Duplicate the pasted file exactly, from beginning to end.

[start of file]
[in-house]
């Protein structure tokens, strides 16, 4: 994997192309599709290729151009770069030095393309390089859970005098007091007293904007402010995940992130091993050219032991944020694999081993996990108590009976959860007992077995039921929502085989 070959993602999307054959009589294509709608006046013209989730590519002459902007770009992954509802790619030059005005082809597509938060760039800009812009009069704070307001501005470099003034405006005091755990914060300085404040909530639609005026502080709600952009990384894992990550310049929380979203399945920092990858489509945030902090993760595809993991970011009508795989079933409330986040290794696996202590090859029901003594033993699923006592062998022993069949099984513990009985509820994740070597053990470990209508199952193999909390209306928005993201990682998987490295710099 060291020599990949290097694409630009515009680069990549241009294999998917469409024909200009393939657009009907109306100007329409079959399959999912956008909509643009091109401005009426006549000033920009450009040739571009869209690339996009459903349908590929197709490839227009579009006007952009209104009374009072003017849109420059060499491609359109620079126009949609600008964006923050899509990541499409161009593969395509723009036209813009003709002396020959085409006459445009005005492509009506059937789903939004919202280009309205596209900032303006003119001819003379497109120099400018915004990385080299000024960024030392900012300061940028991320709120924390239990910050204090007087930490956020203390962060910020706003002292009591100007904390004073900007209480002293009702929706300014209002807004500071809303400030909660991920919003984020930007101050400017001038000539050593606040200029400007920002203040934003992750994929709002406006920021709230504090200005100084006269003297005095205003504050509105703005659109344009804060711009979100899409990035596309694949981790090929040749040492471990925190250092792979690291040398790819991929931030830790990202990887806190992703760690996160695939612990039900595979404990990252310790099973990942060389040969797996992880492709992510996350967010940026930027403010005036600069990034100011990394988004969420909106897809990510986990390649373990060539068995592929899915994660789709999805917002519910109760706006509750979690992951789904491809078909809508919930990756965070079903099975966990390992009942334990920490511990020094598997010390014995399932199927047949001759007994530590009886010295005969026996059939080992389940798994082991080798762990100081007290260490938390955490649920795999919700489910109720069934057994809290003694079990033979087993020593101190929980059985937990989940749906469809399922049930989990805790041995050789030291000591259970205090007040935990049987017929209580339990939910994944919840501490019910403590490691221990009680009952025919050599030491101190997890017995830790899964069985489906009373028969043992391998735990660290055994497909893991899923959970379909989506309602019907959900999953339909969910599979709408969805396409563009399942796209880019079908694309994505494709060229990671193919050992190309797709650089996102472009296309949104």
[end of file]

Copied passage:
[in-house]
């Protein structure tokens, strides 16, 4: 994997192309599709290729151009770069030095393309390089859970005098007091007293904007402010995940992130091993050219032991944020694999081993996990108590009976959860007992077995039921929502085989 070959993602999307054959009589294509709608006046013209989730590519002459902007770009992954509802790619030059005005082809597509938060760039800009812009009069704070307001501005470099003034405006005091755990914060300085404040909530639609005026502080709600952009990384894992990550310049929380979203399945920092990858489509945030902090993760595809993991970011009508795989079933409330986040290794696996202590090859029901003594033993699923006592062998022993069949099984513990009985509820994740070597053990470990209508199952193999909390209306928005993201990682998987490295710099 060291020599990949290097694409630009515009680069990549241009294999998917469409024909200009393939657009009907109306100007329409079959399959999912956008909509643009091109401005009426006549000033920009450009040739571009869209690339996009459903349908590929197709490839227009579009006007952009209104009374009072003017849109420059060499491609359109620079126009949609600008964006923050899509990541499409161009593969395509723009036209813009003709002396020959085409006459445009005005492509009506059937789903939004919202280009309205596209900032303006003119001819003379497109120099400018915004990385080299000024960024030392900012300061940028991320709120924390239990910050204090007087930490956020203390962060910020706003002292009591100007904390004073900007209480002293009702929706300014209002807004500071809303400030909660991920919003984020930007101050400017001038000539050593606040200029400007920002203040934003992750994929709002406006920021709230504090200005100084006269003297005095205003504050509105703005659109344009804060711009979100899409990035596309694949981790090929040749040492471990925190250092792979690291040398790819991929931030830790990202990887806190992703760690996160695939612990039900595979404990990252310790099973990942060389040969797996992880492709992510996350967010940026930027403010005036600069990034100011990394988004969420909106897809990510986990390649373990060539068995592929899915994660789709999805917002519910109760706006509750979690992951789904491809078909809508919930990756965070079903099975966990390992009942334990920490511990020094598997010390014995399932199927047949001759007994530590009886010295005969026996059939080992389940798994082991080798762990100081007290260490938390955490649920795999919700489910109720069934057994809290003694079990033979087993020593101190929980059985937990989940749906469809399922049930989990805790041995050789030291000591259970205090007040935990049987017929209580339990939910994944919840501490019910403590490691221990009680009952025919050599030491101190997890017995830790899964069985489906009373028969043992391998735990660290055994497909893991899923959970379909989506309602019907959900999953339909969910599979709408969805396409563009399942796209880019079908694309994505494709060229990671193919050992190309797709650089996102472009296309949104």